Stuart Vyse. Believing in Magic: The Psychology of Superstition. Oxford University Press, 2014.

This is a revised edition of a work originally published in 1997. Vyse begins by discussing Wade Boggs, a baseball player who set some records that have never been equalled. His “professional life was filled with superstition”. Believing that he hit better after eating chicken, he consumed it every day. He also had a long “pre-game ritual” (which I don’t quite understand, not being familiar with the terminology of baseball). Vyse might similarly have mentioned Norman Parkinson, who in the 1970s was the official portrait photographer of the Royal Family. He would never pick up a camera unless he was wearing a fumi, an embroidered skullcap popular in parts of the Middle East. He believed that it would be bad luck to try to work without this headgear. It is easy to jeer at men like Boggs and Parkinson, but they did reach the summits of their respective professions.

Superstitions are more common with people whose life is uncertain or risky, for example “gamblers, sailors, soldiers, miners, financial investors, and, somewhat surprisingly, college students.” I seem to recall that, decades after Donald Campbell drowned in Lake Coniston during an attempt to break the world waterspeed record, divers finally recovered his body, along with his lucky mascot, which evidently had not worked on that occasion.

As to students, whilst “conventional wisdom suggests that the highly educated should be more skeptical than their less learned peers”, there is clearly a strong element of chance with exams: you may get a question on a topic you happened to revise that morning, or you may get a question on your weakest subject. Another uncertain profession is acting. Most actors are unemployed for much of the time, and when they do have work there are plenty of things that can go wrong.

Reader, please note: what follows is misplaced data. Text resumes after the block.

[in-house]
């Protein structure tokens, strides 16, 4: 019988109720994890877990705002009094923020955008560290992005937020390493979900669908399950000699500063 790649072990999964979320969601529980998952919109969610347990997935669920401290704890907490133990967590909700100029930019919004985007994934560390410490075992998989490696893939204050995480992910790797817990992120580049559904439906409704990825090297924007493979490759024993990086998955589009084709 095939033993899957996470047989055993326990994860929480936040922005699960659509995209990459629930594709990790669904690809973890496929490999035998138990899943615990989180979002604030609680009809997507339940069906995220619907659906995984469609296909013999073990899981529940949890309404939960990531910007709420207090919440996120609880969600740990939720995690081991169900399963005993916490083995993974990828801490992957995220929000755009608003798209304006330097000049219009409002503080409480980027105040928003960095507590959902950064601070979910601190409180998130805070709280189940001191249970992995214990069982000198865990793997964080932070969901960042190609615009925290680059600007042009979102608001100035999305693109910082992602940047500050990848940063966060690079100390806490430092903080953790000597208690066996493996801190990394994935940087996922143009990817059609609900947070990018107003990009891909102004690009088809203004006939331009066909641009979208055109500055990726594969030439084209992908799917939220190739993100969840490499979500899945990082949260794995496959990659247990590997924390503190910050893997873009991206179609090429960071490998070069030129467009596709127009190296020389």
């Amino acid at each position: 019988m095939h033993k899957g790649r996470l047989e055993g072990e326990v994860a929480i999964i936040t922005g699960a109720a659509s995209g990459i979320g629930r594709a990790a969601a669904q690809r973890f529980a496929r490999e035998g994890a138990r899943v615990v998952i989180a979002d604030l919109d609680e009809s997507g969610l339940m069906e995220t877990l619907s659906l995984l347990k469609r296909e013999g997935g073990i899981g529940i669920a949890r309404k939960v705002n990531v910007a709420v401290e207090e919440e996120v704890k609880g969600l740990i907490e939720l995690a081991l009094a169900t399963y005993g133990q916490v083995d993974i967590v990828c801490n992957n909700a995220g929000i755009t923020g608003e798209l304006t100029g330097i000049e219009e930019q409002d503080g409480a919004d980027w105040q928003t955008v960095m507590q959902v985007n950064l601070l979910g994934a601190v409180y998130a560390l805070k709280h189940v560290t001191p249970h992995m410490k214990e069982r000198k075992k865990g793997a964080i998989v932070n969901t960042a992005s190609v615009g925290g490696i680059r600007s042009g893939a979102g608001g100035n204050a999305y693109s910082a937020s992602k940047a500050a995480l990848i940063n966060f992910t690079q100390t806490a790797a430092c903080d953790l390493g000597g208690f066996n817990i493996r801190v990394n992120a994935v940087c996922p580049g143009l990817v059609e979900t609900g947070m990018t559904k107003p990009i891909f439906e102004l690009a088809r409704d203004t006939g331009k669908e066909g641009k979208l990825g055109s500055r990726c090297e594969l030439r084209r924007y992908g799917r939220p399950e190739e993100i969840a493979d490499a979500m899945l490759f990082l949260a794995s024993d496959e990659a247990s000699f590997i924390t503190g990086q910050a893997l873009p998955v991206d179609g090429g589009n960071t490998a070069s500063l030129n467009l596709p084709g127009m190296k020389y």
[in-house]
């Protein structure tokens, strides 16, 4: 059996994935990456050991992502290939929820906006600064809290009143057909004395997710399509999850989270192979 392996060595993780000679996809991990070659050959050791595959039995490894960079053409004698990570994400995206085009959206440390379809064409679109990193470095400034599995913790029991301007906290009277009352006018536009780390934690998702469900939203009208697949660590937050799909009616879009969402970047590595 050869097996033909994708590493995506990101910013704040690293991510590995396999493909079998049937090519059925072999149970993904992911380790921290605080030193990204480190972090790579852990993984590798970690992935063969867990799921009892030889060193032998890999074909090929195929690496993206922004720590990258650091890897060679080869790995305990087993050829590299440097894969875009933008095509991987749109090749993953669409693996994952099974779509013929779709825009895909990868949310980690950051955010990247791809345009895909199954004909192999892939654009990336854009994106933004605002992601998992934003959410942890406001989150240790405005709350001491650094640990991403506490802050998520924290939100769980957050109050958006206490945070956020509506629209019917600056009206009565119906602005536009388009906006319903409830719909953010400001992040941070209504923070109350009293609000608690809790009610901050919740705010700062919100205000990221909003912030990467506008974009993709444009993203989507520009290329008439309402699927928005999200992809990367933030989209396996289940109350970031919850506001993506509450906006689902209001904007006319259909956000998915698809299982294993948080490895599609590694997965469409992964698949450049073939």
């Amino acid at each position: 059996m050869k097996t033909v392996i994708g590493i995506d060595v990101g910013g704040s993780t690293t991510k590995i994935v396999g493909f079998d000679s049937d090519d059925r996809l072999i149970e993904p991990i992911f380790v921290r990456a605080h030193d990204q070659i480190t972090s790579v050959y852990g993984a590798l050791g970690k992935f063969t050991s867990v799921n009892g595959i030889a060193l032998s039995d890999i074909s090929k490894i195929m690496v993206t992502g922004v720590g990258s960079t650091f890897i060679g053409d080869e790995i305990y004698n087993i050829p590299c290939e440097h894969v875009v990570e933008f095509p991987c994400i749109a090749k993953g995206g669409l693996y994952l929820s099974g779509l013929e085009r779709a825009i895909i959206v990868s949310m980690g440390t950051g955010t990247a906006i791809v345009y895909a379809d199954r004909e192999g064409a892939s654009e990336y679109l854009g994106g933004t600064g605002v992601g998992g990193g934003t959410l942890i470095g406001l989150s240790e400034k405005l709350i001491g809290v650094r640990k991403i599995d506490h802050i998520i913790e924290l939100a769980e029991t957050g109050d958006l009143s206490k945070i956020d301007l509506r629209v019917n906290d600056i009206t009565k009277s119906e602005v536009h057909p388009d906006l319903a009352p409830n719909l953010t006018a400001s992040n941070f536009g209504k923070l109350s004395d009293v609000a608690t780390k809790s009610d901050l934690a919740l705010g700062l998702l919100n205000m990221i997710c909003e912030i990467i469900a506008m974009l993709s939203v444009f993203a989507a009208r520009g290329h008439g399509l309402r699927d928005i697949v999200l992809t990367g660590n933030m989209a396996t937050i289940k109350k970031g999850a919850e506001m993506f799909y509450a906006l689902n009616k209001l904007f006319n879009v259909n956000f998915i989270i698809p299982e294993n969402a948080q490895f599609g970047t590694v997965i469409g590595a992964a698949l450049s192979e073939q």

For convenience, psychology professors frequently do tests on their own students. One wonders about this, since psychology undergraduates are probably not entirely representative of the human race as a whole, and knowing what is going on, may deliberately try to skew the results.

Vyse states that children’s “rituals of avoidance of cracks in sidewalks . . . must have been passed from person to person”. I cannot agree: I developed this habit at age five or six, and I am fairly sure that no-one had told me to do it, so it must be somehow instinctive. It was only later that I read A. A. Milne’s poem ‘Lines and Squares’ (in When We Were Very Young, 1924), about a boy who believed that, if he “steps on a line” he would be eaten by bears. In my case I thought that a bomb would explode, although eventually I noticed that, when my thoughts were elsewhere, I had trodden on lines, but nothing untoward had ensued. Even in middle age I occasionally find myself treading carefully for this kind of reason.

A woman recently told me that, when a girl, she believed that, if she trod on a crack, the ground would open and the earth would swallow her up. If this kind of superstition were passed from person to person, one would expect that the anticipated disaster would always be the same. Nevertheless, superstitions are, as he says, likely to be acquired by membership of a social group, where, as has been shown by many psychological experiments, there is a tendency to go along with the others. (I would also query his assertion that dice rolling is “completely random”. Whole books have been written about cheating at dice.)

Some birth horoscopes contain statements that must be true of almost anyone – “Some of your aspirations tend to be pretty unrealistic” – but people find them impressive. There are also some totally weird ideas, such as that “Dick Cheney was involved in the 9/11 attacks.” In short, I would suggest that these notions are believed in because they are emotionally appealing, rather than because they are supported by facts and reasoning. – Gareth J. Medway.

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